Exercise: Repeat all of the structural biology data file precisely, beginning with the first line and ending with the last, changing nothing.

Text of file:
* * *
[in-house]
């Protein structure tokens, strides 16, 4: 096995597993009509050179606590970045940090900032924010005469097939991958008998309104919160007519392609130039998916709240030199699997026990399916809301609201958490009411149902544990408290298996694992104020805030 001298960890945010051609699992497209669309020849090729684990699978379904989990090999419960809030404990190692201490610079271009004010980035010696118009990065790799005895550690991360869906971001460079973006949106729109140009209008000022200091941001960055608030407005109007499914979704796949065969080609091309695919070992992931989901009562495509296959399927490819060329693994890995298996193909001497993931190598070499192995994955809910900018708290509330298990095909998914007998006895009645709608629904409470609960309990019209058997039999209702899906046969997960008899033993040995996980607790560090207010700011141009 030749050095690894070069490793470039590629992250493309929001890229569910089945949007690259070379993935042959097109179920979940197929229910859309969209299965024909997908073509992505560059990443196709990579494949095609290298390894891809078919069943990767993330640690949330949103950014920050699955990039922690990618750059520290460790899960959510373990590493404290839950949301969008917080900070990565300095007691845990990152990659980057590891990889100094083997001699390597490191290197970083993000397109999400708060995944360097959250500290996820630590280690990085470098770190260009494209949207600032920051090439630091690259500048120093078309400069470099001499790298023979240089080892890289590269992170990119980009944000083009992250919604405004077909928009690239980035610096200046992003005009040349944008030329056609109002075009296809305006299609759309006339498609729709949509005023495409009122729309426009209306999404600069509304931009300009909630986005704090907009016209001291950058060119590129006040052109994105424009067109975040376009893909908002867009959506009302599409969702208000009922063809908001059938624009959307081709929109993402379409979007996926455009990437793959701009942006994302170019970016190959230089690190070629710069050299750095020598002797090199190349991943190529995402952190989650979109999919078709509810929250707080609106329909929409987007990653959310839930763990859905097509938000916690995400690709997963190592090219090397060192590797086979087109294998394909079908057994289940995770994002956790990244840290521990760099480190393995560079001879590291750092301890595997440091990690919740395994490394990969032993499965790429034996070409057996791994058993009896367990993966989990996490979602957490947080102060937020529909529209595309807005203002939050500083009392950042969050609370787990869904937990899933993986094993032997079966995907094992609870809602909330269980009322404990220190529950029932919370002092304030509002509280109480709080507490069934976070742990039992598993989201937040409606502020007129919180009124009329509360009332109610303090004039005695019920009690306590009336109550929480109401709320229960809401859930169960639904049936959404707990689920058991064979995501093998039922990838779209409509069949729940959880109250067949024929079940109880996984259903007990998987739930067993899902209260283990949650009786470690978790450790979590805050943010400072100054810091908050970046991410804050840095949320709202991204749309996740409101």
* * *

[in-house]
């Protein structure tokens, strides 16, 4: 096995597993009509050179606590970045940090900032924010005469097939991958008998309104919160007519392609130039998916709240030199699997026990399916809301609201958490009411149902544990408290298996694992104020805030 001298960890945010051609699992497209669309020849090729684990699978379904989990090999419960809030404990190692201490610079271009004010980035010696118009990065790799005895550690991360869906971001460079973006949106729109140009209008000022200091941001960055608030407005109007499914979704796949065969080609091309695919070992992931989901009562495509296959399927490819060329693994890995298996193909001497993931190598070499192995994955809910900018708290509330298990095909998914007998006895009645709608629904409470609960309990019209058997039999209702899906046969997960008899033993040995996980607790560090207010700011141009 030749050095690894070069490793470039590629992250493309929001890229569910089945949007690259070379993935042959097109179920979940197929229910859309969209299965024909997908073509992505560059990443196709990579494949095609290298390894891809078919069943990767993330640690949330949103950014920050699955990039922690990618750059520290460790899960959510373990590493404290839950949301969008917080900070990565300095007691845990990152990659980057590891990889100094083997001699390597490191290197970083993000397109999400708060995944360097959250500290996820630590280690990085470098770190260009494209949207600032920051090439630091690259500048120093078309400069470099001499790298023979240089080892890289590269992170990119980009944000083009992250919604405004077909928009690239980035610096200046992003005009040349944008030329056609109002075009296809305006299609759309006339498609729709949509005023495409009122729309426009209306999404600069509304931009300009909630986005704090907009016209001291950058060119590129006040052109994105424009067109975040376009893909908002867009959506009302599409969702208000009922063809908001059938624009959307081709929109993402379409979007996926455009990437793959701009942006994302170019970016190959230089690190070629710069050299750095020598002797090199190349991943190529995402952190989650979109999919078709509810929250707080609106329909929409987007990653959310839930763990859905097509938000916690995400690709997963190592090219090397060192590797086979087109294998394909079908057994289940995770994002956790990244840290521990760099480190393995560079001879590291750092301890595997440091990690919740395994490394990969032993499965790429034996070409057996791994058993009896367990993966989990996490979602957490947080102060937020529909529209595309807005203002939050500083009392950042969050609370787990869904937990899933993986094993032997079966995907094992609870809602909330269980009322404990220190529950029932919370002092304030509002509280109480709080507490069934976070742990039992598993989201937040409606502020007129919180009124009329509360009332109610303090004039005695019920009690306590009336109550929480109401709320229960809401859930169960639904049936959404707990689920058991064979995501093998039922990838779209409509069949729940959880109250067949024929079940109880996984259903007990998987739930067993899902209260283990949650009786470690978790450790979590805050943010400072100054810091908050970046991410804050840095949320709202991204749309996740409101």